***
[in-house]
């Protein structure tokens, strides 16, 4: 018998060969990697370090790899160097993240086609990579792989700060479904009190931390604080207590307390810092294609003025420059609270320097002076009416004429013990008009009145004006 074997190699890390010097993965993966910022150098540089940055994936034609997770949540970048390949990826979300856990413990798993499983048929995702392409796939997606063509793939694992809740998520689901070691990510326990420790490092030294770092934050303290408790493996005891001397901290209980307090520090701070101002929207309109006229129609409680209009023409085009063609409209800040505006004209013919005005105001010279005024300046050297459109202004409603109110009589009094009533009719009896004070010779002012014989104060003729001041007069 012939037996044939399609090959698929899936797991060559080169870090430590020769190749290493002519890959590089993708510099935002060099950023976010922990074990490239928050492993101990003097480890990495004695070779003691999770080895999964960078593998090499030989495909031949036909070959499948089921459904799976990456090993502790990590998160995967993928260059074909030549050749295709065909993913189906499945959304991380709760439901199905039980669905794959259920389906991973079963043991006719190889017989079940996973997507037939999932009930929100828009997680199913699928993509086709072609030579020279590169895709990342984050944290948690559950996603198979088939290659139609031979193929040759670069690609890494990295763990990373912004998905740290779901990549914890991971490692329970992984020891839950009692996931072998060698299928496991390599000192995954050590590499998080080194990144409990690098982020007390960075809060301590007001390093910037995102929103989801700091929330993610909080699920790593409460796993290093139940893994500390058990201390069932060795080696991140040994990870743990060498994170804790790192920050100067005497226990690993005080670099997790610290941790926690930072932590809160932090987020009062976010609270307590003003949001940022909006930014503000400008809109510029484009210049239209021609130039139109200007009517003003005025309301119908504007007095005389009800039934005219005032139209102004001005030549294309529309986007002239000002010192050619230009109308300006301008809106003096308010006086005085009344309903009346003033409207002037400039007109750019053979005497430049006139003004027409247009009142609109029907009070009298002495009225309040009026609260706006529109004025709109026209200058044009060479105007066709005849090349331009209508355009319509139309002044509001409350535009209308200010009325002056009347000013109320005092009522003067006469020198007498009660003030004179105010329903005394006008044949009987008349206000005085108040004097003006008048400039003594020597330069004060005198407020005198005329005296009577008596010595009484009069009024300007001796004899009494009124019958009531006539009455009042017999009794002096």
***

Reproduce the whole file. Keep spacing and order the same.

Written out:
[in-house]
């Protein structure tokens, strides 16, 4: 018998060969990697370090790899160097993240086609990579792989700060479904009190931390604080207590307390810092294609003025420059609270320097002076009416004429013990008009009145004006 074997190699890390010097993965993966910022150098540089940055994936034609997770949540970048390949990826979300856990413990798993499983048929995702392409796939997606063509793939694992809740998520689901070691990510326990420790490092030294770092934050303290408790493996005891001397901290209980307090520090701070101002929207309109006229129609409680209009023409085009063609409209800040505006004209013919005005105001010279005024300046050297459109202004409603109110009589009094009533009719009896004070010779002012014989104060003729001041007069 012939037996044939399609090959698929899936797991060559080169870090430590020769190749290493002519890959590089993708510099935002060099950023976010922990074990490239928050492993101990003097480890990495004695070779003691999770080895999964960078593998090499030989495909031949036909070959499948089921459904799976990456090993502790990590998160995967993928260059074909030549050749295709065909993913189906499945959304991380709760439901199905039980669905794959259920389906991973079963043991006719190889017989079940996973997507037939999932009930929100828009997680199913699928993509086709072609030579020279590169895709990342984050944290948690559950996603198979088939290659139609031979193929040759670069690609890494990295763990990373912004998905740290779901990549914890991971490692329970992984020891839950009692996931072998060698299928496991390599000192995954050590590499998080080194990144409990690098982020007390960075809060301590007001390093910037995102929103989801700091929330993610909080699920790593409460796993290093139940893994500390058990201390069932060795080696991140040994990870743990060498994170804790790192920050100067005497226990690993005080670099997790610290941790926690930072932590809160932090987020009062976010609270307590003003949001940022909006930014503000400008809109510029484009210049239209021609130039139109200007009517003003005025309301119908504007007095005389009800039934005219005032139209102004001005030549294309529309986007002239000002010192050619230009109308300006301008809106003096308010006086005085009344309903009346003033409207002037400039007109750019053979005497430049006139003004027409247009009142609109029907009070009298002495009225309040009026609260706006529109004025709109026209200058044009060479105007066709005849090349331009209508355009319509139309002044509001409350535009209308200010009325002056009347000013109320005092009522003067006469020198007498009660003030004179105010329903005394006008044949009987008349206000005085108040004097003006008048400039003594020597330069004060005198407020005198005329005296009577008596010595009484009069009024300007001796004899009494009124019958009531006539009455009042017999009794002096």